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3 added 19 characters in body

My feeling is that this is really about set-theoretic complete intersections.

Let $X={\rm Spec}\, A$ be a noetherian affine scheme such that every irreducible subscheme of $X$ is a set-theoretic complete intersection. In other words, for any prime $\mathfrak p\subset A$, there exist a set of elements $x_1,\dots,x_t\in \mathfrak p$ such that $t={\rm ht} (\mathfrak p)$ and the $x_1,\dots,x_t$ generate a $\mathfrak p$-primary ideal with $\mathfrak p= \sqrt{( x_1,\dots, x_t)}$, or equivalently the zero set $Z(x_1,\dots,x_t)=\overline{\{\mathfrak p\}}$.

In this case, take $M=A/(x_1,\dots,x_t)$ has the property that ${\rm Ass} (M)=\{\mathfrak p\}$.

If in addition $A$ is CM, then so is $M$ and then its projective dimension satisfies that $${\rm pd} (M)=\dim A-\dim M= {\rm ht} (\mathfrak p).$$

I suppose the next step is to look at an affine scheme with an irreducible subscheme that is not a set-theoretic complete intersection and see what happens there.

Regarding the case when there exists an irreducible subscheme that is not a set-theoretic complete intersection, one may mention, that in general, (still assuming that $A$ is CM, which follows if it is regular), $${\rm pd} (M)=\dim A-{\rm depth}_A M.$$ If furthermore ${\rm Ass} (M)=\{\mathfrak p\}$, then it follows that $${\rm depth}_A M \leq \dim M = \dim A - {\rm ht} (\mathfrak p),$$ So ${\rm pd} (M)\geq {\rm ht} (\mathfrak p)$ with equality iff $M$ is CM. In other words, your desired condition is to find a CM module whose only associated prime is $\mathfrak p$.

At least for modules generated by a single element this seems to be pretty close to $\overline{\{\mathfrak p\}}$ being a set-theoretic complete intersection as for an ideal $\mathfrak q\subseteq A$ in a noetherian ring the following holds: $$\mathfrak q \text{ is \mathfrak p-primary} \Leftrightarrow {\rm Ass}(A/\mathfrak q)=\{\mathfrak p\}.$$ So, in order One way to ensure that $A/\mathfrak q$ is CM one would need is to make sure that $\mathfrak q$ has the right number of generators and in order to have the condition on the associated primes one would need that $\mathfrak q$ is $\mathfrak p$-primary. Of course, I am not claiming that this is the only way to produce such modules, but this seems to be the obvious way.

Regarding the case when there exists an irreducible subscheme that is not a set-theoretic complete intersection, one may mention, that in general, (still assuming that $A$ is CM, which follows if it is regular),{\rm pd} (M)=\dim A-{\rm depth}_A M.If furthermore ${\rm Ass} (M)=\{\mathfrak p\}$, then it follows that {\rm depth}_A M \leq \dim M = \dim A - {\rm ht} (\mathfrak p),So ${\rm pd} (M)\geq {\rm ht} (\mathfrak p)$ with equality iff $M$ is CM.In other words, your desired condition is to find a CM module whose only associated prime is $\mathfrak p$.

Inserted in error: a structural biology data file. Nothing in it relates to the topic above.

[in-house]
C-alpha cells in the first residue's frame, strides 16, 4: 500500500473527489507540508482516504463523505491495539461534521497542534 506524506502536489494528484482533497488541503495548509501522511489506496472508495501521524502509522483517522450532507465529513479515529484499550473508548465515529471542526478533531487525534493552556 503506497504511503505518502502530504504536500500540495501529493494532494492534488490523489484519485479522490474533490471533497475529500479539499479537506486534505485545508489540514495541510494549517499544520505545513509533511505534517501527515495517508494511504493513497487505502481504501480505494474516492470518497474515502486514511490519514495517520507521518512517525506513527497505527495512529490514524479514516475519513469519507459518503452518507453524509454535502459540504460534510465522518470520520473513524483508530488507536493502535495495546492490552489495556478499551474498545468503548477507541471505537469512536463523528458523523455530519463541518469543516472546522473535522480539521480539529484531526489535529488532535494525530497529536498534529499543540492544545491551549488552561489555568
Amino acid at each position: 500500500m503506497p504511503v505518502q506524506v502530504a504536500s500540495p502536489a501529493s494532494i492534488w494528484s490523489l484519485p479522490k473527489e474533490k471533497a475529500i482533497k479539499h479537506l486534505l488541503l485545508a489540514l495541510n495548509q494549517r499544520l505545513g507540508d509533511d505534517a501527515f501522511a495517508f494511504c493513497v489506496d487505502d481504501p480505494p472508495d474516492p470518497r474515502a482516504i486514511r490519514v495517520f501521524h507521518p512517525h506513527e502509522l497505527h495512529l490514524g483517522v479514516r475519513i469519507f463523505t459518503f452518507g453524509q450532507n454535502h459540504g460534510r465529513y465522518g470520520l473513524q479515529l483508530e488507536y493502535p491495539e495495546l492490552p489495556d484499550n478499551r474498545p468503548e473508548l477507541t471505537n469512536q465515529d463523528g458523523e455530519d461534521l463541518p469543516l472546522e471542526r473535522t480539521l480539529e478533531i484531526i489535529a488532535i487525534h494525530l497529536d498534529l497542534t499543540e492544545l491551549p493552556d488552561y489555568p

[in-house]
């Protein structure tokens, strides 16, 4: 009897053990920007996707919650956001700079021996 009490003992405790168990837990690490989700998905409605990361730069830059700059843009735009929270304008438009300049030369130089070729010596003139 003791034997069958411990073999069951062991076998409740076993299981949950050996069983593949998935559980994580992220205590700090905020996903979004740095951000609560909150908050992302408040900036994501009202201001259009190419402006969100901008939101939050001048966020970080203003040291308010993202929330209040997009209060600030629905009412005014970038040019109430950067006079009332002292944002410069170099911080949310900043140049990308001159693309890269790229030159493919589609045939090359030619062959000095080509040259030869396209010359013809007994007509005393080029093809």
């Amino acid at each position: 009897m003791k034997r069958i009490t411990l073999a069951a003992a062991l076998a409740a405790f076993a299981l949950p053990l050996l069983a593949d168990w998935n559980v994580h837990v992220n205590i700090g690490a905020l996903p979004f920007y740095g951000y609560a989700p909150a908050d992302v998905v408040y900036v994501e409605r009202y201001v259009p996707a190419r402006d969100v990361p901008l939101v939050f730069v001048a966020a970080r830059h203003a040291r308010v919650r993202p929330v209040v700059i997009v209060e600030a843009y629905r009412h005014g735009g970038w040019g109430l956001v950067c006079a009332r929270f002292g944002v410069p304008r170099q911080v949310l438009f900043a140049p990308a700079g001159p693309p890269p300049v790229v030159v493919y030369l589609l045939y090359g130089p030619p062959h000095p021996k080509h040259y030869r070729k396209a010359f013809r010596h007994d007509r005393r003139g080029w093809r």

At least for modules generated by a single element this seems to be pretty close to $\overline{\{\mathfrak p\}}$ being a set-theoretic complete intersection as for an ideal $\mathfrak q\subseteq A$ in a noetherian ring the following holds:\mathfrak q \text{ is $\mathfrak p$-primary} \Leftrightarrow {\rm Ass}(A/\mathfrak q)=\{\mathfrak p\}.So, in order to ensure that $A/\mathfrak q$ is CM one would need the right number of generators and in order to have the condition on the associated primes one would need that $\mathfrak q$ is $\mathfrak p$-primary. Of course, I am not claiming that this is the only way to produce such modules, but this seems to be the obvious way.

1

My feeling is that this is really about set-theoretic complete intersections.

Let $X={\rm Spec}\, A$ be a noetherian affine scheme such that every irreducible subscheme of $X$ is a set-theoretic complete intersection. In other words, for any prime $\mathfrak p\subset A$, there exist a set of elements $x_1,\dots,x_t\in \mathfrak p$ such that $t={\rm ht} (\mathfrak p)$ and the $x_1,\dots,x_t$ generate a $\mathfrak p$-primary ideal with $\mathfrak p= \sqrt{( x_1,\dots, x_t)}$, or equivalently the zero set $Z(x_1,\dots,x_t)=\overline{\{\mathfrak p\}}$.

In this case, take $M=A/(x_1,\dots,x_t)$ has the property that ${\rm Ass} (M)=\{\mathfrak p\}$.

If in addition $A$ is CM, then so is $M$ and then its projective dimension satisfies that $${\rm pd} (M)=\dim A-\dim M= {\rm ht} (\mathfrak p).$$

I suppose the next step is to look at an affine scheme with an irreducible subscheme that is not a set-theoretic complete intersection and see what happens there.